In 2014, there was a trend of diversity throughout Silicon Valley, which started at Google. That year, Google made the unprecedented move of releasing the ethnic and gender ratios of the company’s employees, said David Domd, then head of public policy at Google, adding that many Silicon Valley companies had been reluctant to release such data, and Google was one of them, and frankly, we were wrong. Since then, Silicon Valley tech companies have stopped hiding data on the gender, country and race of their employees, and are instead eager to demonstrate their pursuit of a culture of diversity by revealing these data to the outside world.
3. Economic Factors
Another important point in the formation of Silicon Valley culture is the initial capital investment. The multi-level capital market has met the various capital needs of Silicon Valley’s innovation and entrepreneurship. The United States not only has a complete, multi-level capital market system, where mature companies are able to obtain funds through public market financing, but also early-stage startups can easily obtain the support of private venture capital funds. In other words, in the early stage of entrepreneurship, entrepreneurs with good technology can find investors to obtain investment, turn the technology into products and services, and finally realize the value. In this process, multi-level capital markets are needed, such as angel investment and venture capital, which are very risky but play a crucial role in the transformation of scientific and technological achievements.
In fact, innovation originates from science and technology and succeeds in finance. This means that finance has a supporting role for science and technology innovation. According to statistics, in 2015, there were more than 300,000 active angel investors in the United States, and the capital size of the angel investment market accounted for more than 1% of GDP, with the investment amount reaching $7.5 billion in 2018, and the most active areas of angel investment activities in the United States gathered in the Silicon Valley region of California. In layman’s terms, capital is also chasing places where it can maximize profits – places where it can continuously produce new technologies, new industries, new business models, and where huge profits can be realized in the future.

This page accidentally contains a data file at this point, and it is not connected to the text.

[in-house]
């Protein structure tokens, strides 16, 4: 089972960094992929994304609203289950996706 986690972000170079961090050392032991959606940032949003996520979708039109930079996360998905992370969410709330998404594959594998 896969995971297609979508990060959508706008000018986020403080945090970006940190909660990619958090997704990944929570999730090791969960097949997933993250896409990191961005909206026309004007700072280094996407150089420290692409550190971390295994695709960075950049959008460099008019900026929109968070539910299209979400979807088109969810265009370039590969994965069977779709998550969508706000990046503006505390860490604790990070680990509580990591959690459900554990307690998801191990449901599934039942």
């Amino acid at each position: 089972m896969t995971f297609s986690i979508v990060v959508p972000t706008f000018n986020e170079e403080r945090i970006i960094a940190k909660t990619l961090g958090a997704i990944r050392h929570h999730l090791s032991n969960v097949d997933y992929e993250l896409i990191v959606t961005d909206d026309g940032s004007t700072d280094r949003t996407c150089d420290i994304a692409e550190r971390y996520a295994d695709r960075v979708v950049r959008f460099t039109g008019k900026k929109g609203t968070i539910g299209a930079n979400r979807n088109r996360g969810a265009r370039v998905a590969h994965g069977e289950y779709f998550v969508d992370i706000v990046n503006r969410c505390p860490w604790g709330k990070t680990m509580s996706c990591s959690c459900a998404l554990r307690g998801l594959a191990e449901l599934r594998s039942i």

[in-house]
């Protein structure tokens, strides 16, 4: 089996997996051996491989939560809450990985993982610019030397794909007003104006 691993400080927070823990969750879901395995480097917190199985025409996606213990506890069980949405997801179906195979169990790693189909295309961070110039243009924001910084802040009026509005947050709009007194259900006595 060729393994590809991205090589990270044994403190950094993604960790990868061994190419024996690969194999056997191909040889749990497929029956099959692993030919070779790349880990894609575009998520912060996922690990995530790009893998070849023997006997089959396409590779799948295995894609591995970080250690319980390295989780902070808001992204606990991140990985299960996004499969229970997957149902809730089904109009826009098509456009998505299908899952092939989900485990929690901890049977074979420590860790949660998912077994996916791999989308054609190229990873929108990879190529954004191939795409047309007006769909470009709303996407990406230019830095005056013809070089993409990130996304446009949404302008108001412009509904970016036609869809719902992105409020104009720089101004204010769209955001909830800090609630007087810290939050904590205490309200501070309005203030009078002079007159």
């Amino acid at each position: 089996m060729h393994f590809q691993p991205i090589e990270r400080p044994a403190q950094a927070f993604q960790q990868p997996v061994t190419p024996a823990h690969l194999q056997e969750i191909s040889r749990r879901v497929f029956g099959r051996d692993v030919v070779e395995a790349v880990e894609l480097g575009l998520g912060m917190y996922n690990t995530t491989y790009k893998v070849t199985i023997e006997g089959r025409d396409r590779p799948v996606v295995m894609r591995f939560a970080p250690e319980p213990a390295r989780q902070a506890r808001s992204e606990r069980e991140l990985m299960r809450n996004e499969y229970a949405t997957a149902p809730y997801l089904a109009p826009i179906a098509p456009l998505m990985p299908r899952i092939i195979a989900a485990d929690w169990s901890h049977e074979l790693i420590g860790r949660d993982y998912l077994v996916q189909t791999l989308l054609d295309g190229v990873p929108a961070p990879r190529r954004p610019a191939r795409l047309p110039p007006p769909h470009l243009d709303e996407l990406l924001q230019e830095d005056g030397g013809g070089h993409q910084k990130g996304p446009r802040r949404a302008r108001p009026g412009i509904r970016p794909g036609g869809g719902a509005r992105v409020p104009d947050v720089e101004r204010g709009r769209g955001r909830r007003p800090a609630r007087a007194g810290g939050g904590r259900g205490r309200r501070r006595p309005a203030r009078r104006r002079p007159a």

There are also many economic considerations behind Silicon Valley’s overtures to blacks today, and the benefits are obvious.One is the demographic dividend. Africa’s labor force will surge to 163 million by 2020, surpass China’s by 2035, and by 2050 Africa will account for 25% of the world’s workforce. Under the influence of high birth rate, Africa’s demographic structure is getting younger and younger.Second is the huge market potential, with 54 countries, more than 1 billion people, 52 cities with millions of people, and 50% of the urban population in 2030. African countries will be the fastest growing economies for a long time to come. The painful lesson of the U.S. tech giant’s exit from China has left Silicon Valley with palpitations, and in the face of Africa’s “gold mine,” they can’t simply replicate the business wisdom that has proven successful before. And if blacks can’t enter Silicon Valley tech companies to increase the source of creativity, it’s hard to create products that cater to African users.
Technology rules the future, and the formation and development of Silicon Valley is taking the pulse of the world, but a fact that we all hate to admit is that sometimes in the pursuit of making the world a better and more efficient place, you can also hurt others.
These days we can all relate to technology companies desperately competing to have a huge impact on everyone’s lives. Leaders of major Silicon Valley companies are frequently called to testify before Congress to explain their use of customer data, the means by which foreign activists use these technologies to disrupt elections, and the possible bias of algorithms that control what we see.
As Alphabet Chairman John Hennessy said: The tricky thing for Silicon Valley unicorns now is how they intend to take responsibility and govern themselves, not only in line with the interests of their shareholders but also in the interests of society at large.
On the issue of blacks in Silicon Valley, Abadesi Osunsade, founder of career development platform Hustle Crew, says tech companies can’t always make one-off statements and actions, but should instead cultivate a habit against racial equality. For example, hiring African-Americans as a habit, promoting African-Americans as a habit and investing in African-American founders as a habit can really change the status quo of racial bias in the industry.
Despite the fact that these tech companies have made only small strides in employee diversity, critics applaud the tech giants’ efforts to publish these reports. But is it necessary for the tech industry to advance racial equality? Is giving “special treatment” to people of color, technological prowess aside, another form of discrimination?